Global Spine J 2016; 06(07): 636-639
DOI: 10.1055/s-0035-1570085
Original Article
Georg Thieme Verlag KG Stuttgart · New York

Validation of a Russian Language Oswestry Disability Index Questionnaire

Elizabeth M. Yu
1  San Francisco Orthopaedic Residency Program, San Francisco, California, United States
2  Ohio State University, Columbus, Ohio, United States
,
Emily V. Nosova
1  San Francisco Orthopaedic Residency Program, San Francisco, California, United States
3  UCSF School of Medicine, San Francisco, California, United States
,
Yuri Falkenstein
4  Orthopaedic Surgery Specialist, Burbank, California, United States
,
Priya Prasad
3  UCSF School of Medicine, San Francisco, California, United States
5  The Taylor Collaboration, San Francisco, California, United States
,
Jeremi M. Leasure
1  San Francisco Orthopaedic Residency Program, San Francisco, California, United States
5  The Taylor Collaboration, San Francisco, California, United States
,
Dimitriy G. Kondrashov
1  San Francisco Orthopaedic Residency Program, San Francisco, California, United States
6  St. Mary's Spine Center, San Francisco, California, United States
› Author Affiliations
Further Information

Address for correspondence

Dimitriy G. Kondrashov, MD
St. Mary's Spine Center
1 Shrader Street, Suite 450, San Francisco, CA 94117
United States   

Publication History

02 August 2015

27 October 2015

Publication Date:
15 December 2015 (eFirst)

 

Abstract

Study Design Retrospective reliability and validity study.

Objective To validate a recently translated Russian language version of the Oswestry Disability Index (R-ODI) using standardized methods detailed from previous validations in other languages.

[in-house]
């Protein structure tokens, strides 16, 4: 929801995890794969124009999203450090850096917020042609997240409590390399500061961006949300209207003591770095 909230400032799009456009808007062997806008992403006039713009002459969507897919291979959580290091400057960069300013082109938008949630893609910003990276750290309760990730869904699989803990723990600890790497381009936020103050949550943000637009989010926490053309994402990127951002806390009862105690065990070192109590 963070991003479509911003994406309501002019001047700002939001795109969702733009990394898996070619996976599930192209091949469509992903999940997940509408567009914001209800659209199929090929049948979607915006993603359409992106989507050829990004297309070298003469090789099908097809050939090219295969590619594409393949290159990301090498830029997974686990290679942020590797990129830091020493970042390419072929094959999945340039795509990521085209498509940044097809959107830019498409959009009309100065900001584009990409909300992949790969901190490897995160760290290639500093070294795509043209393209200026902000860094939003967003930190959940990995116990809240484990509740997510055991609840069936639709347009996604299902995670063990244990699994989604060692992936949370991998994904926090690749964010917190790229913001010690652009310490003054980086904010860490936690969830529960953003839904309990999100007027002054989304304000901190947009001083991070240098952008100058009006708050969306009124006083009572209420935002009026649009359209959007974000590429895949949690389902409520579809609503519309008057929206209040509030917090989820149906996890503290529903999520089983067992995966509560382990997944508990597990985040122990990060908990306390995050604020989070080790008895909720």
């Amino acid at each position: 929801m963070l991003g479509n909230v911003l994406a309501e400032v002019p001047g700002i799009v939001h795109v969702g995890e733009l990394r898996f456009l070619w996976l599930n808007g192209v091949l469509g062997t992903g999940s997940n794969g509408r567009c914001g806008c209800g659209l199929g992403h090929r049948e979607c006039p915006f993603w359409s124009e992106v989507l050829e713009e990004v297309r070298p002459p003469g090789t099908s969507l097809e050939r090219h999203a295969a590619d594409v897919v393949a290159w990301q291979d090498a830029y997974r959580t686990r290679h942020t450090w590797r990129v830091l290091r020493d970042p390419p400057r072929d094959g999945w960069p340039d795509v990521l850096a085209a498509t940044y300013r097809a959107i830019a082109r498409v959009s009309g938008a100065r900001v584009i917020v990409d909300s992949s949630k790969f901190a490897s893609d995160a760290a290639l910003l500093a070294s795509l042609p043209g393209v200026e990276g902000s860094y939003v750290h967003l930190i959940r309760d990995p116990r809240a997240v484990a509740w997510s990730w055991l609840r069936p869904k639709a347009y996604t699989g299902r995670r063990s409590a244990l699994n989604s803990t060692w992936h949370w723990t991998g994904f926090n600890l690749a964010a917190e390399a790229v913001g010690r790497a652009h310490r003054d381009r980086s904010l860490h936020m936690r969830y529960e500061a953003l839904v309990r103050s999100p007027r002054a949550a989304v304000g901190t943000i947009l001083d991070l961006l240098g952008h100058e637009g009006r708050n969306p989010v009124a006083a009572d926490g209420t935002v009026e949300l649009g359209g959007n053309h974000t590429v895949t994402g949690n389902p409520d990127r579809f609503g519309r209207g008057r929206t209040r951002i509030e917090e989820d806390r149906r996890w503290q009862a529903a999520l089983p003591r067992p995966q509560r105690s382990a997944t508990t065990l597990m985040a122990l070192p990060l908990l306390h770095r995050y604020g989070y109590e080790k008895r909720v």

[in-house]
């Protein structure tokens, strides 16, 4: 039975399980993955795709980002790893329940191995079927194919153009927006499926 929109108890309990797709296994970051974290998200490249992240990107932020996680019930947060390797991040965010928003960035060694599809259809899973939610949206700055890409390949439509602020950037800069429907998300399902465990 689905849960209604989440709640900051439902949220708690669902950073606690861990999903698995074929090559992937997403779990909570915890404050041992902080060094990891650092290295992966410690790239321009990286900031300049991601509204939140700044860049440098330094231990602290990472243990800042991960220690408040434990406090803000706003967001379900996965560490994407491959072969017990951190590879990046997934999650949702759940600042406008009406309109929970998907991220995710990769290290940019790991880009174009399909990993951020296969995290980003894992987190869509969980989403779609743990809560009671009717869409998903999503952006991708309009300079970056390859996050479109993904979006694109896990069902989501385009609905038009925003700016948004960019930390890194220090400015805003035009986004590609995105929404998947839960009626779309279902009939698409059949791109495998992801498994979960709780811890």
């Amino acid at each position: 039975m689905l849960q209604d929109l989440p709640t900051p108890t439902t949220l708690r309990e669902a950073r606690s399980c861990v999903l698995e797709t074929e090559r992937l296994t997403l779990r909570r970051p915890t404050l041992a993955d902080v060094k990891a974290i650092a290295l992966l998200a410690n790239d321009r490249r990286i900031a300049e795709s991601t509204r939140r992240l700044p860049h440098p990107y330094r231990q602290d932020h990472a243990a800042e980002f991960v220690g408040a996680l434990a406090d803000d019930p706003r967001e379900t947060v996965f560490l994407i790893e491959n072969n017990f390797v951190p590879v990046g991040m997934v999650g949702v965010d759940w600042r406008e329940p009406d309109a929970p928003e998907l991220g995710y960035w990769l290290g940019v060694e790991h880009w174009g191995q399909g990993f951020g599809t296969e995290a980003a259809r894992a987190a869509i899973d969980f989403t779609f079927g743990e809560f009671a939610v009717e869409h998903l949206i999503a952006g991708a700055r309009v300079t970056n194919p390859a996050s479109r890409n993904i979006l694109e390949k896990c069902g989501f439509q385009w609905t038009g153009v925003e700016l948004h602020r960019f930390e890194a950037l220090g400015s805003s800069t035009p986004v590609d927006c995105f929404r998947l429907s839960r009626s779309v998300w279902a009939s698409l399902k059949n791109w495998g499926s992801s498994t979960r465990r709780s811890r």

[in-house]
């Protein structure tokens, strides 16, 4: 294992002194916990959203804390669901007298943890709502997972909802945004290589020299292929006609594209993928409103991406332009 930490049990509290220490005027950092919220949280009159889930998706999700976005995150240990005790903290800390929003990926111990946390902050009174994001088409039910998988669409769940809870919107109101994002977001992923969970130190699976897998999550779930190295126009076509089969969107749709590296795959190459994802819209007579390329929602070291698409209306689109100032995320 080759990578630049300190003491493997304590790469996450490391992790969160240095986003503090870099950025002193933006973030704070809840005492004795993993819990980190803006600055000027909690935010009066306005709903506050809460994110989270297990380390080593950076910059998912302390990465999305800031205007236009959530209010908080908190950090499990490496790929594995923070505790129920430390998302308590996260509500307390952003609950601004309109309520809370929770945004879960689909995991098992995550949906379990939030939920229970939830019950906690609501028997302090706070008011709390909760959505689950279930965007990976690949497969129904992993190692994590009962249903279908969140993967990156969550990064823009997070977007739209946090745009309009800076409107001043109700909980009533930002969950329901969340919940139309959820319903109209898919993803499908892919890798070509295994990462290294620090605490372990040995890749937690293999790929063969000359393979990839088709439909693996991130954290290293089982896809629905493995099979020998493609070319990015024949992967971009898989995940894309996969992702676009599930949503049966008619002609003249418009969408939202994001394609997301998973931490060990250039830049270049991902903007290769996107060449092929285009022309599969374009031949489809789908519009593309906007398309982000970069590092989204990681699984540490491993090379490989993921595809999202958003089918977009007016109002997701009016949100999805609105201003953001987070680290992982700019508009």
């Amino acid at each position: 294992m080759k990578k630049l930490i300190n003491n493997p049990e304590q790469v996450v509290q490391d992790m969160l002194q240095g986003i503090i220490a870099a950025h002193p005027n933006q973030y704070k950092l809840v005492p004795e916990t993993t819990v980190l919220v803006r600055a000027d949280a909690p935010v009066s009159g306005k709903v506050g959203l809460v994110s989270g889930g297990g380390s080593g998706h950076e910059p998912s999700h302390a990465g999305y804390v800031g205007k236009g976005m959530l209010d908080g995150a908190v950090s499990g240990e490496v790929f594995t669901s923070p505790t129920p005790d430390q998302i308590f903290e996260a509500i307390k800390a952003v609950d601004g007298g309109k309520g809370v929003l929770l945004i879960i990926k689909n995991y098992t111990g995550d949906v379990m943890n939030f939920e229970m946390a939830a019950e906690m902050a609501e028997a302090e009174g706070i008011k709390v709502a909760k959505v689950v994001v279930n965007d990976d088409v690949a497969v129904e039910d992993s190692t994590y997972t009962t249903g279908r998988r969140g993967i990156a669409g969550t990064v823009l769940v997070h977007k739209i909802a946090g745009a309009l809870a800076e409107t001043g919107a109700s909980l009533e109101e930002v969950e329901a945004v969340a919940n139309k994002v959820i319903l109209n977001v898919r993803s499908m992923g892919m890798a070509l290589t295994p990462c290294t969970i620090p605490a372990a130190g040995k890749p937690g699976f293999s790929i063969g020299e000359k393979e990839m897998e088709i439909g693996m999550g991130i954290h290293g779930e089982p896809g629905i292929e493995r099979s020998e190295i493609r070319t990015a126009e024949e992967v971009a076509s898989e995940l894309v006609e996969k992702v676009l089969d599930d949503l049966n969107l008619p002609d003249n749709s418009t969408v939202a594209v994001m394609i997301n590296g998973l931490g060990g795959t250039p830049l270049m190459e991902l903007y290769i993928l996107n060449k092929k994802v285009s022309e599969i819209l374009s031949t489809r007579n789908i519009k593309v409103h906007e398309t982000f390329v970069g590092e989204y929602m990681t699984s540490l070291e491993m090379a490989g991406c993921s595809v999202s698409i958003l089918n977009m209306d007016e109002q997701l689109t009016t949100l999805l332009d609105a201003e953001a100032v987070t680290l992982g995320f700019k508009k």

Methods We included all subjects who were seen in our spine surgery clinic, over the age of 18, and fluent in the Russian language. R-ODI was translated by six bilingual people and combined into a consensus version. R-ODI and visual analog scale (VAS) questionnaires for leg and back pain were distributed to subjects during both their initial and follow-up visits. Test validity, stability, and internal consistency were measured using standardized psychometric methods.

Results Ninety-seven subjects participated in the study. No change in the meaning of the questions on R-ODI was noted with translation from English to Russian. There was a significant positive correlation between R-ODI and VAS scores for both the leg and back during both the initial and follow-up visits (p < 0.01 for all). The instrument was shown to have high internal consistency (Cronbach α = 0.82) and moderate test–retest stability (interclass correlation coefficient = 0.70).

Conclusions The R-ODI is both valid and reliable for use among the Russian-speaking population in the United States.


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Introduction

Low back pain (LBP) affects ∼25% of the U.S. population and accounts for ∼3% of the complaints of emergency visits.[1] [2] Regardless of the etiology, the subjective complaint of LBP has been quantified objectively by the Oswestry Disability Index (ODI). The ODI has been used to evaluate the outcomes of different procedures and interventions, both operative and nonoperative, and has been applied to broad patient populations. It has been widely adopted by clinicians and regulatory agencies, such as the Food and Drug Administration, to set forth the criteria for clinical success. The ODI helps evaluate the different aspects of LBP, including perceived disability, quality of life, intensity of pain, and functional status. The ODI questionnaire was created by Fairbank et al in 1980.[3] It has been revised several times, up to the most recent ODI Version 2.1a.[4]

The ODI questionnaire has been translated into several languages, with multiple studies evaluating its validity and reliability following translation.[4] [5] [6] [7] [8] [9] This study aimed to develop and validate a Russian version of the ODI (R-ODI) as a tool for evaluation of LBP in Russian-speaking patients.


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Methods